Slideshow

Here Are the Most Gorgeous Photos of Bees

It’s national pollinator week. Behold the beauty of the bee, an essential component of our agricultural economy.

June 20, 2014, 1:11 a.m.

For­get about “Shark Week,” pol­lin­at­or week is where it’s at.

In 2006, with the un­an­im­ity usu­ally re­served for the re­nam­ing of post of­fices, the en­tire U.S. Sen­ate de­cided that a week in June would be ded­ic­ated to the cel­eb­ra­tion of pol­len-trans­fer­ring in­sects, such as bees. The res­ol­u­tion boldly de­clared: “The Sen­ate re­cog­nizes the part­ner­ship role that pol­lin­at­ors play in ag­ri­cul­ture and healthy eco­sys­tems” and “en­cour­ages the people of the United States to ob­serve the week with ap­pro­pri­ate ce­re­mon­ies and activ­it­ies.”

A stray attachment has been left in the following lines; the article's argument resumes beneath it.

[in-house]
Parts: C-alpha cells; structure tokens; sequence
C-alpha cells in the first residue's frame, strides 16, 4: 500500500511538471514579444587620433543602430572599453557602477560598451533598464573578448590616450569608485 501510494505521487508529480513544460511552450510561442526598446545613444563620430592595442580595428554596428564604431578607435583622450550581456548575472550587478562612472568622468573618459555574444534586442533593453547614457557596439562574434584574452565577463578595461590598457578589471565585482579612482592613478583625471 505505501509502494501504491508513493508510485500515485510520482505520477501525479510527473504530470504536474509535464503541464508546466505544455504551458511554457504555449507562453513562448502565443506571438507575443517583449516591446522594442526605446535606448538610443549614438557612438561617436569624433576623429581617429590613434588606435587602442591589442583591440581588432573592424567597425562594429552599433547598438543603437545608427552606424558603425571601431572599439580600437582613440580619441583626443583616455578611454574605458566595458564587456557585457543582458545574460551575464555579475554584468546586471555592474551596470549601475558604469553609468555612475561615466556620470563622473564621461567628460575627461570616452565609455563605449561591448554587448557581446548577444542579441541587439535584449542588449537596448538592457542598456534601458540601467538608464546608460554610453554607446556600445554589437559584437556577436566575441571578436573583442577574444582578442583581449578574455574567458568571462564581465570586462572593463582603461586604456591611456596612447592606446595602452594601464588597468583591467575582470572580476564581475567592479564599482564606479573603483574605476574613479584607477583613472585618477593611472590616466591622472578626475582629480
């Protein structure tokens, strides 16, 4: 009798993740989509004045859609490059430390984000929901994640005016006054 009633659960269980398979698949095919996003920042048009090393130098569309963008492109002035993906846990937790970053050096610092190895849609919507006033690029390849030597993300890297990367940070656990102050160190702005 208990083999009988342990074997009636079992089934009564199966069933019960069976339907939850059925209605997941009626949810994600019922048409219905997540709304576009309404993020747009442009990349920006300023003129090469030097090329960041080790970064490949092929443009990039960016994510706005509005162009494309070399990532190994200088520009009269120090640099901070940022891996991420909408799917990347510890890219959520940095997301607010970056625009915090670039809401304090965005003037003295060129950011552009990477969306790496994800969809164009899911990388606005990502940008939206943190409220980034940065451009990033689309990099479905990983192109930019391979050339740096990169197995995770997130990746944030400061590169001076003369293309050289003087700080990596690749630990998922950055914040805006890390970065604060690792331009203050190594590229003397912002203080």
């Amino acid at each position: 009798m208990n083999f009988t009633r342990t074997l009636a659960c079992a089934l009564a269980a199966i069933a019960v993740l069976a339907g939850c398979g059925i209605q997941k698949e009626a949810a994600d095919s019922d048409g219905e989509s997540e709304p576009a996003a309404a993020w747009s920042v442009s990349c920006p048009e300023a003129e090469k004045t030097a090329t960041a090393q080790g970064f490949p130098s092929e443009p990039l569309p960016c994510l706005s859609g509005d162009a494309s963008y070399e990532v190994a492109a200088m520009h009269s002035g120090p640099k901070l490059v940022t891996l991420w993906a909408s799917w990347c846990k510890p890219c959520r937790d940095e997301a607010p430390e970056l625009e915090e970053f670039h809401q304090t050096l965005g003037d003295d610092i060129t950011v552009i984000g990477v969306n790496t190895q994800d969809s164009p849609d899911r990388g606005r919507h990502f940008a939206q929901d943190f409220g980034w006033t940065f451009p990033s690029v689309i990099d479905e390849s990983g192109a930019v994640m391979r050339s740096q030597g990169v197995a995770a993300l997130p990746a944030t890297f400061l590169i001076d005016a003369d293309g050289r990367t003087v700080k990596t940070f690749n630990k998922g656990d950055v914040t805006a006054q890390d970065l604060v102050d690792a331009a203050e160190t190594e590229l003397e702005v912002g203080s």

This year (via pro­clam­a­tions by the Ag­ri­cul­ture and In­teri­or de­part­ments) pol­lin­at­or week falls between June 16 and 22 (read: this week!).

Pol­lin­at­ors are es­sen­tial to the ag­ri­cul­tur­al eco­nomy, re­spons­ible for “$15 bil­lion in in­creased crop value each year,” ac­cord­ing to USDA. The bees pro­lif­er­ate pol­len, the sperm of the plant world, to spur new plant seed growth. The al­mond-grow­ing in­dustry in Cali­for­nia alone re­quires 1.4 mil­lion bee colon­ies a year for pro­duc­tion. But in re­cent years bee colon­ies have been col­lapsing for un­known reas­ons. “An­nu­al losses [of bee colon­ies] from the winter of 2006-2011 av­er­aged about 33 per­cent each year,” USDA re­ports. The con­ser­va­tion of pol­lin­at­ors is the con­ser­va­tion of ag­ribusi­ness.

In the spir­it of the cel­eb­ra­tions, the U.S. Geo­lo­gic­al Sur­vey’s Bee In­vent­ory and Mon­it­or Lab has pub­lished the fol­low­ing high-res­ol­u­tion, macro-fo­cused im­ages of bee and wasp spe­cies from across the globe. Though people may fear their stings, they are really beau­ti­ful creatures. See be­low.

(Pho­tos and ed­ited cap­tions are from USGS’s Flickr ac­count.)

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